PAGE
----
Statistics provided by the Alzheimer’s Association suggest that aging adults 65 and older in Ohio and across the country stand a one in nine chance of getting Alzheimer’s disease. Taken together with other ailments such as dementia and disabling accidents that could render them unable to take care of their finances, older adults might wish to proactively assign that responsibility to someone else in case they were ever incapacitated.
For those who want to plan ahead, a financial power of attorney could offer the peace of mind that knowing their finances will be handled in accordance with their wishes would bring. It could also save time, as seeking a court’s permission to handle an incapacitated person’s financial affairs would not be required.
The person who puts a financial power of attorney in place, also known as the principal, grants the management of their financial affairs to another person, known as the agent. The powers granted by the principal to the agent is set forth in the document for power of attorney, and the agent will have a fiduciary duty to act in the best interests of the principal in the conduct of their financial affairs. An agent’s financial duties may include managing investment and banking accountings, managing property owned by the principal, and paying their bills.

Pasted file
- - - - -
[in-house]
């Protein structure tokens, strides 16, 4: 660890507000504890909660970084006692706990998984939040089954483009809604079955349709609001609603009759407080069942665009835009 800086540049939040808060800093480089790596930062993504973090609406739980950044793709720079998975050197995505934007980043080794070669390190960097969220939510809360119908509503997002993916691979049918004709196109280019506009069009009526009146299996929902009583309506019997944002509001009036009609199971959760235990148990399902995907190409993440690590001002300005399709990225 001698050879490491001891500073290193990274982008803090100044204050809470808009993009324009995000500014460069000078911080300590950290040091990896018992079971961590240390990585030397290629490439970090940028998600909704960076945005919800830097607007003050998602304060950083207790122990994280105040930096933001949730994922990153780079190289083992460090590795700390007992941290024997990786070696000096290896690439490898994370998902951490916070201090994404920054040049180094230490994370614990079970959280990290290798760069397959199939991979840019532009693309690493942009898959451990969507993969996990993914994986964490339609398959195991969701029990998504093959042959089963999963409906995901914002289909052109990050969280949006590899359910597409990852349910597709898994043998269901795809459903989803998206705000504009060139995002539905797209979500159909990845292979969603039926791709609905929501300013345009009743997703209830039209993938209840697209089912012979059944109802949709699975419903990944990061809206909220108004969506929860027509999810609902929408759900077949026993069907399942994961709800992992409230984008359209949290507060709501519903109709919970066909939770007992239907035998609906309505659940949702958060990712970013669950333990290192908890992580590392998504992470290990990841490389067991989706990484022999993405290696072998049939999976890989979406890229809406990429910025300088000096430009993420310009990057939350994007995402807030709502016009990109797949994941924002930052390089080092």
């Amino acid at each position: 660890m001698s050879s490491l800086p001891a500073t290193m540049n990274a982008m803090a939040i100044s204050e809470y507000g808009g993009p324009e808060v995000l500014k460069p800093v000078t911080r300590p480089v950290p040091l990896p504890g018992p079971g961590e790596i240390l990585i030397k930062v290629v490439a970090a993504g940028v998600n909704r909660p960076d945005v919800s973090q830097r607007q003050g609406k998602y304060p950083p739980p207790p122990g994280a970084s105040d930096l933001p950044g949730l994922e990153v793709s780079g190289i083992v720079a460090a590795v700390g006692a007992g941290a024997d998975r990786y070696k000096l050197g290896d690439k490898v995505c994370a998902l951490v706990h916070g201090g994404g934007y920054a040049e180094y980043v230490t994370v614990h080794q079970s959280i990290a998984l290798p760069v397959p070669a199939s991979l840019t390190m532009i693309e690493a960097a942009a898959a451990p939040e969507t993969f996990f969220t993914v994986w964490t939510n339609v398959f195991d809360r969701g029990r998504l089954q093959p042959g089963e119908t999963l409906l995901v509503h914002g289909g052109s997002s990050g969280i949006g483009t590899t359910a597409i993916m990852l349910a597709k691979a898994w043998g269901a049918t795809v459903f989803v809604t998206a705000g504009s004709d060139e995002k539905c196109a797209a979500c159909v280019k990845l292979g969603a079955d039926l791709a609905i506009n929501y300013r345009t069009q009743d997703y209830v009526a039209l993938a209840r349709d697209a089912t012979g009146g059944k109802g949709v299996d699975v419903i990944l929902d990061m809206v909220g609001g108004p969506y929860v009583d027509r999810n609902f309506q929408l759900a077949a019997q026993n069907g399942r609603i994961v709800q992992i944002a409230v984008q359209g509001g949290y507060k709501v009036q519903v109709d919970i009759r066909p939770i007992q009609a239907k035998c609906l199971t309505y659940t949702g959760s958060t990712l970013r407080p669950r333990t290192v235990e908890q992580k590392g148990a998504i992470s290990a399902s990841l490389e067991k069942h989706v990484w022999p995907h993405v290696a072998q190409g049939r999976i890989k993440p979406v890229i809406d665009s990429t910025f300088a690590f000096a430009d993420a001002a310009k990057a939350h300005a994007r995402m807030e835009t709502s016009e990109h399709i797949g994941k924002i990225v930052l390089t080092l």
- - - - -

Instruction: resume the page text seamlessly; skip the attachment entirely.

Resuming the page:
Unfortunately, some agents fail to honor their fiduciary duty to the principal under the power of attorney. For this reason, a person considering a financial power of attorney should not feel that they are being forced by the proposed agent to sign the document. The Financial Industry Regulatory Authority provides assistance to those who may have concerns about power of attorney abuse.
Although there are different types, all powers of attorney expire upon the death of the principal. For this reason, those wishing to provide clarity on what they would like to happen after their death might benefit from engaging the services of an attorney to develop a plan that addresses all aspect of their estate.